Sunday, October 2, 2011

Spice up your life

Rob Kemp



Breakthrough research from the UAE highlights how spices can effectively combat cancer and other killer diseases. Rob Kemp reports
The latest conflict between alternative and conventional medicine looks set to take place over the dinner table, as a new batch of health research suggests that common food spices may be key to providing cures or preventing the onset of diseases such as cancer.
Nutritionists, complementary medicine advocates and health food promoters have, for many years, lauded the health properties of natural food flavourings extracted from herbs and spices such as cinnamon and horseradish, especially for their ability to alleviate problems such as digestive tract conditions.
While many mainstream health practitioners have accepted the role nature's medicine chest has contributed to the development of modern drugs, scepticism remains about the true worth of "herbal" medicines. But now, the publication of a new Emirates Foundation-funded study from the United Arab Emirates University in Al Ain - which shows that the spice saffron could help combat the growth of cancer cells - looks set to take the debate to a whole new level.
Trials carried out on rats induced with liver cancer revealed that the introduction of saffron extract into the diet - already known in medicine for its anti-inflammatory properties - prompted the death of cancerous cells and stopped the spread of the disease within the animals.
Saffron was found to reduce compounds linked to liver damage and oxidative stress - which can distort cell growth and cause cancers to spread. The research, which appeared in the latest issue of the medical journal Hepatology and featured in multiple international news outlets including Science News and Wiley International Health News, highlights how the antioxidant properties of the popular food flavouring can effectively boost the body's immune defences.
"The fact that a potent antioxidant like saffron exerts a significant chemopreventive effect against liver cancer makes us very optimistic for similar anti-cancer roles in humans," the study's lead researcher Professor Amr Amin, of the university's biology department, told The National. "However, the exact mechanism of the anticancer effect of saffron is unclear."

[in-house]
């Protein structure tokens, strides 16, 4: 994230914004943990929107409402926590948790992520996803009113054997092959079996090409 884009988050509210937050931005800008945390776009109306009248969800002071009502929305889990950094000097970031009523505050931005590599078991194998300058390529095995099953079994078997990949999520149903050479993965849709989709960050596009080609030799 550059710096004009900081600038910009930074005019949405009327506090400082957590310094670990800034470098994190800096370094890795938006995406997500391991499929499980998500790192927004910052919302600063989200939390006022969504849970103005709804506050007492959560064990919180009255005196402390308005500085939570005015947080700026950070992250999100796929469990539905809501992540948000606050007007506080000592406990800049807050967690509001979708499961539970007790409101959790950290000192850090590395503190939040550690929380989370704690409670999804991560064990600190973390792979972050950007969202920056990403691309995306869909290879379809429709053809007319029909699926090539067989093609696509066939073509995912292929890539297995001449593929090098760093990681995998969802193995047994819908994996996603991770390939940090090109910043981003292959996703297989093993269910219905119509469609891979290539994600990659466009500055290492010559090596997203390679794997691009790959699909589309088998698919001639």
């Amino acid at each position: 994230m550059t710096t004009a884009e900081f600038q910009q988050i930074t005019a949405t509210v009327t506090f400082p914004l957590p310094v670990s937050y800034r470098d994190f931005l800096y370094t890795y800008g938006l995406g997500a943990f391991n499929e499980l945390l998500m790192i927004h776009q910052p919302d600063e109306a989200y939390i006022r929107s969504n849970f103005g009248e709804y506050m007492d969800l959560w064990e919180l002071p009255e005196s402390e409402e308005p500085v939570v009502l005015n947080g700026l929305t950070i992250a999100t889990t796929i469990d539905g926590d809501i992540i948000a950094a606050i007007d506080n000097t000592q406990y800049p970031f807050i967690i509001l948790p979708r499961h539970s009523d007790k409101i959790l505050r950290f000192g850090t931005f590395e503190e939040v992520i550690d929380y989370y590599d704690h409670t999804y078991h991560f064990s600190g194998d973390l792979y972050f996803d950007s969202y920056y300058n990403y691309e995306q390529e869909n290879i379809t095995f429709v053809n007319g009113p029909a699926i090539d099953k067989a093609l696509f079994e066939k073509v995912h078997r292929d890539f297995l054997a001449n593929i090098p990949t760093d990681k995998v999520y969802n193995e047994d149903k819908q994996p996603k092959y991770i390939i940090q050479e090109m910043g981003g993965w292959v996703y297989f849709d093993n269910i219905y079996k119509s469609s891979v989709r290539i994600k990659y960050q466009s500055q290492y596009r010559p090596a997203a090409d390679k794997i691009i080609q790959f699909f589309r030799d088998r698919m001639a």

The new research from the UAE follows several recent studies that have also cited spices as being effective in the war on infectious diseases. Most recently, data from the University of Beira Interior in Portugal has shown how oil extracted from coriander seeds can kill bacteria related to food-borne diseases, such as E coli.
Like saffron, coriander oil has been used for centuries as an alternative medicine. People suffering from cramp, fungal infections and nausea, among others ailments, have been told to get more coriander into their diet to relieve the symptoms.
Now its powers as an antibacterial agent - with the ability to beat off bugs such as E coli, salmonella and MRSA - are being investigated too, after the Portuguese research was published in the August edition of the Journal of Medical Microbiology.
"Coriander disrupts the barrier between the cell and its environment and inhibits essential processes including respiration, which ultimately leads to the death of the bacterial cell," explained the researcher Fernanda Domingues. The coriander oil showed significant antibacterial activity against 12 different types of deadly bacteria.
Last October, researchers from Saint Louis University in the US identified curcumin - a chemical contained in the curry spice turmeric - as showing promise in treating liver damage from an advanced form of an obesity-related disease known as "fatty liver disease".
The advice from experts such as Amin is to make herbs and spices key components of a healthy diet. And it's an area of medicine that's gathering momentum, too.
"The escalating prevalence of chronic diseases worldwide and the corresponding rise in healthcare costs is propelling interest among researchers and the public for multiple health benefits related to these food items," says Amin. "A growing body of evidence points to herbs and spices as minor dietary constituents with multiple anti-cancer characteristics."
Amin also cites curcumin as having been shown to prevent diabetic cardiovascular complications, to help to reduce dangerous levels of cholesterol in the body and as having links to a lower incidence of colon cancer.
The breakthrough surrounding saffron looks set to boost the focus on spice-based remedies both here in the UAE and worldwide. "We plan to test this spice in liver cancer patients and are hoping to receive a sizeable financial support that would enable us to benefit not only the great people of the UAE but all mankind as well," explains Amin. "I have already received many emails from US liver cancer patients requesting more information to try saffron as a treatment."

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